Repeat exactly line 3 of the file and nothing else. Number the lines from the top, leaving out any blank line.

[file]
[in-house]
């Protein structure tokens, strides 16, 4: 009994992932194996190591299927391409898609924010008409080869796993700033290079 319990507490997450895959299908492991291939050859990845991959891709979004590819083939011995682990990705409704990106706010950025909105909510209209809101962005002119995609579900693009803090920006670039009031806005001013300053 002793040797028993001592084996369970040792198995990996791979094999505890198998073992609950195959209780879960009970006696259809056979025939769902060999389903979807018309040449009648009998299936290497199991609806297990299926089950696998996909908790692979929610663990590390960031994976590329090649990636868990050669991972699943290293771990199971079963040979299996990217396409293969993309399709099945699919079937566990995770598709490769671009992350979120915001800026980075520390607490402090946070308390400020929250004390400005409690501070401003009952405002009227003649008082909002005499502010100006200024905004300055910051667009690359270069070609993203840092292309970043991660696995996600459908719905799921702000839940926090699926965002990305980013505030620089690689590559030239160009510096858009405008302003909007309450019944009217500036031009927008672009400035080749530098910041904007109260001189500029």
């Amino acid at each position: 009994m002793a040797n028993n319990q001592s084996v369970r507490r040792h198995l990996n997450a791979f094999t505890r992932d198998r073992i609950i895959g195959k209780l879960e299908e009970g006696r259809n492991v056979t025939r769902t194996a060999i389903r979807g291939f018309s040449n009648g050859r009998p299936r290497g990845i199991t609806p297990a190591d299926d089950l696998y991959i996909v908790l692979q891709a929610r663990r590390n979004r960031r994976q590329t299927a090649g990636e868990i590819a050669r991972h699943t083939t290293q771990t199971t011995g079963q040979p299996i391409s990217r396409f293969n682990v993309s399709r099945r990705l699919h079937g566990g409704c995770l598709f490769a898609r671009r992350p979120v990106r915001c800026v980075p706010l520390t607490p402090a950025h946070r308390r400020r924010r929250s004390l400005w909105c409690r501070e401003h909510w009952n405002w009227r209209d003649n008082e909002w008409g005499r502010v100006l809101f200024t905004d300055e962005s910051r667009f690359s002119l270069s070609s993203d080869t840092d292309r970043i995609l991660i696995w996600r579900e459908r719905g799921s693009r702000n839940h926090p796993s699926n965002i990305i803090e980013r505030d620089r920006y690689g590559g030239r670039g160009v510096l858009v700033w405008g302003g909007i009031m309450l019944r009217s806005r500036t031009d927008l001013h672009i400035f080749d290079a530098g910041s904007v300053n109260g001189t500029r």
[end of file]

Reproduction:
């Amino acid at each position: 009994m002793a040797n028993n319990q001592s084996v369970r507490r040792h198995l990996n997450a791979f094999t505890r992932d198998r073992i609950i895959g195959k209780l879960e299908e009970g006696r259809n492991v056979t025939r769902t194996a060999i389903r979807g291939f018309s040449n009648g050859r009998p299936r290497g990845i199991t609806p297990a190591d299926d089950l696998y991959i996909v908790l692979q891709a929610r663990r590390n979004r960031r994976q590329t299927a090649g990636e868990i590819a050669r991972h699943t083939t290293q771990t199971t011995g079963q040979p299996i391409s990217r396409f293969n682990v993309s399709r099945r990705l699919h079937g566990g409704c995770l598709f490769a898609r671009r992350p979120v990106r915001c800026v980075p706010l520390t607490p402090a950025h946070r308390r400020r924010r929250s004390l400005w909105c409690r501070e401003h909510w009952n405002w009227r209209d003649n008082e909002w008409g005499r502010v100006l809101f200024t905004d300055e962005s910051r667009f690359s002119l270069s070609s993203d080869t840092d292309r970043i995609l991660i696995w996600r579900e459908r719905g799921s693009r702000n839940h926090p796993s699926n965002i990305i803090e980013r505030d620089r920006y690689g590559g030239r670039g160009v510096l858009v700033w405008g302003g909007i009031m309450l019944r009217s806005r500036t031009d927008l001013h672009i400035f080749d290079a530098g910041s904007v300053n109260g001189t500029r």